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NeuroPerspective Reviews Huntington’s and Epilepsy

The March/April issue of NeuroPerspective for 2017 has been released, offering detailed reviews of important, under-served therapeutic areas, as well as coverage and commentary regarding significant developments in the CNS therapeutics space.

The first therapeutic sector review is on Huntington’s, which offers more mechanistic clarity than its neurodegenerative peers, though the route from genotype to phenotype remains to-be-defined, and the mHtt target grows more complex and multi-faceted the more that it comes into focus. Operating against the genetic anomaly would require the selective sparing of necessary wild-type Htt, and the delivery of large molecules through the BBB and deep into the brain. Which means that upstream clarity does not easily translate into downstream impact. The size of the Huntington’s-yet-to-emerge patient universe is in the 150-200,000 range in the US, making this far more than a minor market for any company that can develop a disease-slowing treatment. Such a drug would be administered early, and perhaps chronically. The advent of a disease-modifier would also invert the risk-benefit calculations involved in genetic testing: The diagnosis would finally be more than an incontrovertible harbinger of personal doom. Some of the companies whose programs are discussed in the review include: Annexon Biosciences, Proclara, Roche/Ionis, Wave Life Sciences, Spark Therapeutics, Teva, UniQure, Voyager, Prana, Evotec/CHDI, and Vaccinex.

The second therapeutic sector review is on Epilepsy: The current armamentarium of anti-epileptic drugs offer numerous variations on a few main themes; none of which have proven superior across the board; and which singly or in combination, provide adequate control for just 70-80% of epilepsy patients. For a patient formerly refractory to drug treatment, achieving seizure control, via monotherapy or adjuncts, can be a life-saving event, literally and figuratively. Improving tolerability, and reducing teratogenicity and/or weight gain, would also improve treatment compliance and outcome.The most dramatic advances on tap for the next few years involve relatively small, but severely-impacted subpopulations. Severe Refractory Status Epilepticus appears solvable for many via SAGE-547, while significant (though far from ideal) inroads are now being made with Dravet Syndrome and Lennox-Gestaut, generally refractory to intervention, by companies like GW Pharma and Zogenix. Big Pharma has largely withdrawn from the development of epilepsy drugs, as exemplified by Lilly‘s outlicensing LY3130418 to Cerecor, and JNJ/Janssen not pursuing its own promising TARP/AMPA inhibitors. In contrast, UCB Pharma has made epilepsy the centerpiece of its research and commercial strategy, although recent partnerships have been turned to neurodegeneration as they gradually broaden their focus. Of the other companies tracked in NeuroLicensing 2016-17, only Dainippon/Sunovion and Otsuka cited Epilepsy as an area where they have licensing interests. This means that drug development for Epilepsy has become the province of small and mid-sized specialty companies, and funding has not been easily found, in spite of the unmet needs that continue to be high-profile in this population. The companies whose programs are discussed in this review include: SAGE Therapeutics, GW Pharma, UCB Pharma, Marinus Pharmaceuticals, Zogenix, Epalex, Cerecor, Tansna Therapeutics, Zynerba, Catalyst Pharma, SK Biopharma, Neurona Therapeutics, and Adamas Pharmaceuticals.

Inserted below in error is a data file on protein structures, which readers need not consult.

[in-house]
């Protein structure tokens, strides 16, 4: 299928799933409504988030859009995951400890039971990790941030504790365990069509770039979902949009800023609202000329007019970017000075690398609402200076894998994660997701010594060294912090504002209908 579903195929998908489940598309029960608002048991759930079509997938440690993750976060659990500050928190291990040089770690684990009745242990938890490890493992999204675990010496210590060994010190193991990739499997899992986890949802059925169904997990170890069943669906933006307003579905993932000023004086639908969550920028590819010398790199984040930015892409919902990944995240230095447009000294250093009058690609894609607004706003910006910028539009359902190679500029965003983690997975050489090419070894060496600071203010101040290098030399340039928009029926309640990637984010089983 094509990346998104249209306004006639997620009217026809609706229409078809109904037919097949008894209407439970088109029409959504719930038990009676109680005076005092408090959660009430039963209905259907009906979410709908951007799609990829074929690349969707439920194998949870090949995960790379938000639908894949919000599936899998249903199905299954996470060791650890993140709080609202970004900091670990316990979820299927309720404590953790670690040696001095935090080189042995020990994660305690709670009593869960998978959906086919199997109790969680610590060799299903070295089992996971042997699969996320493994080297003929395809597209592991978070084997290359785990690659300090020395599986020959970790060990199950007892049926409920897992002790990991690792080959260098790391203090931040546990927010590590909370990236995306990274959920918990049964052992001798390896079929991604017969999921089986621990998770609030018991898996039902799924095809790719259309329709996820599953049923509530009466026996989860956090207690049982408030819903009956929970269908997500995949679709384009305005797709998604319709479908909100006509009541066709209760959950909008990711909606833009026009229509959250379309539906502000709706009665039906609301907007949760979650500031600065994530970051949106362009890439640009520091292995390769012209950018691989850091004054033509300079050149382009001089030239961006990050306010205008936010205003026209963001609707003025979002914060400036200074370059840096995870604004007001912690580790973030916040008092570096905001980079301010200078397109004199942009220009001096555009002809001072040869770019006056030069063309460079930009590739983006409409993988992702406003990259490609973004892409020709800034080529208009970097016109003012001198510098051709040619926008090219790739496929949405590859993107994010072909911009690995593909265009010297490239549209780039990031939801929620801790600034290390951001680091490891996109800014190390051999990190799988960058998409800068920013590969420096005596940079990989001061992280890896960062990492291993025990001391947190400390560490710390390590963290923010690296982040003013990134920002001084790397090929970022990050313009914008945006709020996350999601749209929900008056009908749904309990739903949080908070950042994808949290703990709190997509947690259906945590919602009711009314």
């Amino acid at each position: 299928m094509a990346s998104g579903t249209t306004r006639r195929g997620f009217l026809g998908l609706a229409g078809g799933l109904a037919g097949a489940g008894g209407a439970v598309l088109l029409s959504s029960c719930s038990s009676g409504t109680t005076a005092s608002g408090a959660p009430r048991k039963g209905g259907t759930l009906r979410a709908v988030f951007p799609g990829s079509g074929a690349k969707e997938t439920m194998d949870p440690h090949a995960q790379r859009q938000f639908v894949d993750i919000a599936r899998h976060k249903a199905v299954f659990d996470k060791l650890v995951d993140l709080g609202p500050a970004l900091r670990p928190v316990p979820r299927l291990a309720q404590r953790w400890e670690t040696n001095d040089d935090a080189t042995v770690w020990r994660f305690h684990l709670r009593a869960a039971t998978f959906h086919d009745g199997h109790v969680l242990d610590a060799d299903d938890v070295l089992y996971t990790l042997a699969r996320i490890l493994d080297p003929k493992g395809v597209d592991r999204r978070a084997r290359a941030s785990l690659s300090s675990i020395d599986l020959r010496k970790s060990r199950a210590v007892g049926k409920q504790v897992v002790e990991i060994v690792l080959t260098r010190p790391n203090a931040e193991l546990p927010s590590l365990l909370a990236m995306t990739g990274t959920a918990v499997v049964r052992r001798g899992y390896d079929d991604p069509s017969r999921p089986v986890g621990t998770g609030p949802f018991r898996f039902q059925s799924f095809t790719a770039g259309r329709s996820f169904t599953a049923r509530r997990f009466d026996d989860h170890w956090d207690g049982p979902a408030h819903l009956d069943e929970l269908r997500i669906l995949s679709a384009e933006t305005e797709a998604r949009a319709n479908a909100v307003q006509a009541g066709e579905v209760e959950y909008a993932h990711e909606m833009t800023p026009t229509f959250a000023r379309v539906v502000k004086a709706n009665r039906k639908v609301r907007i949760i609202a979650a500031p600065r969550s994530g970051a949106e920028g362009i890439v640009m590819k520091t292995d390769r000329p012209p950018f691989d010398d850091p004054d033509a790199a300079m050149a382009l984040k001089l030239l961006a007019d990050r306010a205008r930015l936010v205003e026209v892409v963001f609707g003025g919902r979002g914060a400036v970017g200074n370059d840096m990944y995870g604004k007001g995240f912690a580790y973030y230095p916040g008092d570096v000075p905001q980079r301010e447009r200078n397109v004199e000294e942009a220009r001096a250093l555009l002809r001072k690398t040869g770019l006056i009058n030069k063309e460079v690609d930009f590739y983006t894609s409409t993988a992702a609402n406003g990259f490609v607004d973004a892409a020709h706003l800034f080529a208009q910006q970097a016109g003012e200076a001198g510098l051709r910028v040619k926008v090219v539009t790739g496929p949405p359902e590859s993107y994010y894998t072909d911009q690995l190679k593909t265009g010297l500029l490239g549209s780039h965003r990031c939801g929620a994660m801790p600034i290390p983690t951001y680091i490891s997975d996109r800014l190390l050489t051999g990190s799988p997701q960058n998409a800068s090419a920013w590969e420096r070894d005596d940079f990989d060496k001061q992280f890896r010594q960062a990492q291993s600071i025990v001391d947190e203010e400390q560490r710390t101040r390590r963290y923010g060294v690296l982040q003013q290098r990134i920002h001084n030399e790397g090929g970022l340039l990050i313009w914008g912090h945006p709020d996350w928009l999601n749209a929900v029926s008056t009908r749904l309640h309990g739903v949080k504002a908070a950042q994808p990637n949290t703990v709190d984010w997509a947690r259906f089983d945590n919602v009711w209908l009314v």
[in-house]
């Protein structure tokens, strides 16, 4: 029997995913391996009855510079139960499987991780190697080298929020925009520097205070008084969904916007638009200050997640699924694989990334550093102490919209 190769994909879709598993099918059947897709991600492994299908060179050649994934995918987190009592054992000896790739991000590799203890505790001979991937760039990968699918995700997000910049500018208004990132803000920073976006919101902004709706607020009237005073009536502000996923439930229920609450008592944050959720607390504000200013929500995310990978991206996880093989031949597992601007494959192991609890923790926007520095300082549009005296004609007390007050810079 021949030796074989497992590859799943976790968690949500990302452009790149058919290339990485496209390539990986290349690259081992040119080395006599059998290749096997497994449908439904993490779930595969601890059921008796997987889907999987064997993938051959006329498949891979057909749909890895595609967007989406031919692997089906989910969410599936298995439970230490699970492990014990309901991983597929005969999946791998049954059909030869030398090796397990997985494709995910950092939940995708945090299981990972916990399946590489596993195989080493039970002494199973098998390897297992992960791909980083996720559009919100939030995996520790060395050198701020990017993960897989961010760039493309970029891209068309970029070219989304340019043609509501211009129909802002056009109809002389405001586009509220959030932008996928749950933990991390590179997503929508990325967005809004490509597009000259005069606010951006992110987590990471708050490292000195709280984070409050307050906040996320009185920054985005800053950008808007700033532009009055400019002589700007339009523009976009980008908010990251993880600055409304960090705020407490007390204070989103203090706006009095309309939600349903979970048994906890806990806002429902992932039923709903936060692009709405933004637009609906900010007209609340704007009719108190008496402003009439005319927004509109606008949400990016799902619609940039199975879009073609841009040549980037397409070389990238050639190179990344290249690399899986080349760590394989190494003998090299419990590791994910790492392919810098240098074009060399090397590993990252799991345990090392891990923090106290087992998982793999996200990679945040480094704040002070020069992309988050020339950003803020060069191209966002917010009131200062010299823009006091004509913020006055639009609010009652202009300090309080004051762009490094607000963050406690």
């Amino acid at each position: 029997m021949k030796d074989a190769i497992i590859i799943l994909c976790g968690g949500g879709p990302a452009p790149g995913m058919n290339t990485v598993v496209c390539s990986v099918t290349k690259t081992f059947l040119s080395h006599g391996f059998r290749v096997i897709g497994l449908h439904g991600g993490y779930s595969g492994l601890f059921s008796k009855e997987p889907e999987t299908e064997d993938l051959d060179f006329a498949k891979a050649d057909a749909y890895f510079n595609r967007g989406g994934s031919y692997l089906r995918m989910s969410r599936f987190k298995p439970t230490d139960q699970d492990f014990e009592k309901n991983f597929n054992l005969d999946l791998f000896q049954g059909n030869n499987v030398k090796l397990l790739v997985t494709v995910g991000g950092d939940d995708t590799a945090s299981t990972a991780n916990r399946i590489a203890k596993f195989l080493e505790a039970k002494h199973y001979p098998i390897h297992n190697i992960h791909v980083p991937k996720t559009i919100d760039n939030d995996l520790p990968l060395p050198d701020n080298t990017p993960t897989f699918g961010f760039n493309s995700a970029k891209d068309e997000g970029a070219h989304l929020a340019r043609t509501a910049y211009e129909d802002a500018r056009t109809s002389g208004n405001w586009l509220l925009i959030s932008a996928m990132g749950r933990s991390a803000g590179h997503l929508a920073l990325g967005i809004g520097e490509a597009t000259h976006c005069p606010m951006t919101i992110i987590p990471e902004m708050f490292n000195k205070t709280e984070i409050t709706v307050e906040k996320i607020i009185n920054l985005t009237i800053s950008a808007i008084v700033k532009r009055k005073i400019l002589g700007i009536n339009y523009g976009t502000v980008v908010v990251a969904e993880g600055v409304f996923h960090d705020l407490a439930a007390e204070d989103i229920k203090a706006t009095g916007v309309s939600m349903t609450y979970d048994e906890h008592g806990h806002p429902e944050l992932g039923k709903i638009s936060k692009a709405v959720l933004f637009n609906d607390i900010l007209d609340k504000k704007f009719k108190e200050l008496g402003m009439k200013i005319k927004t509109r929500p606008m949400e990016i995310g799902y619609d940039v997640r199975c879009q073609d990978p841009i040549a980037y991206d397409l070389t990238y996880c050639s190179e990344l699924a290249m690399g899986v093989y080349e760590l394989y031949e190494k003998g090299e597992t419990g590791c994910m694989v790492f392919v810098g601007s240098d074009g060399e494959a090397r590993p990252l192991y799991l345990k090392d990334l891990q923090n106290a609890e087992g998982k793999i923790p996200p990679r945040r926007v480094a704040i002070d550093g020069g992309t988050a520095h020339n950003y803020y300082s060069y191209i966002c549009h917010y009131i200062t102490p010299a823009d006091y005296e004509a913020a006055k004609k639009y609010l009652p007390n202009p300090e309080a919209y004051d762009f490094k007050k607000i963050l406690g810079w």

The March/April issue also includes discussion of recent clinical findings from Trevena, Merck, Acorda, and Celgene, as well as commentary on the pricing debacle at Marathon Pharmaceuticals and questions regarding Alcobra’s revised strategy. Company Spotlight Reviews are included for Wave Life Sciences and Trevena.

NI Research is the leading publisher of independent research on the neurotherapeutics industry, and has developed an unmatched information base regarding both publicly and privately held CNS companies. NeuroPerspective is the authoritative, independent, monthly review of the neurotherapeutics area, providing critical analyses of therapeutics-in-development. 

 A one-year (1-5 user) subscription to NeuroPerspective is $2600.  Special startup, nonprofit, and academic pricing is available. The March/April issue of NeuroPerspective is available as a single-issue purchase for $500. 

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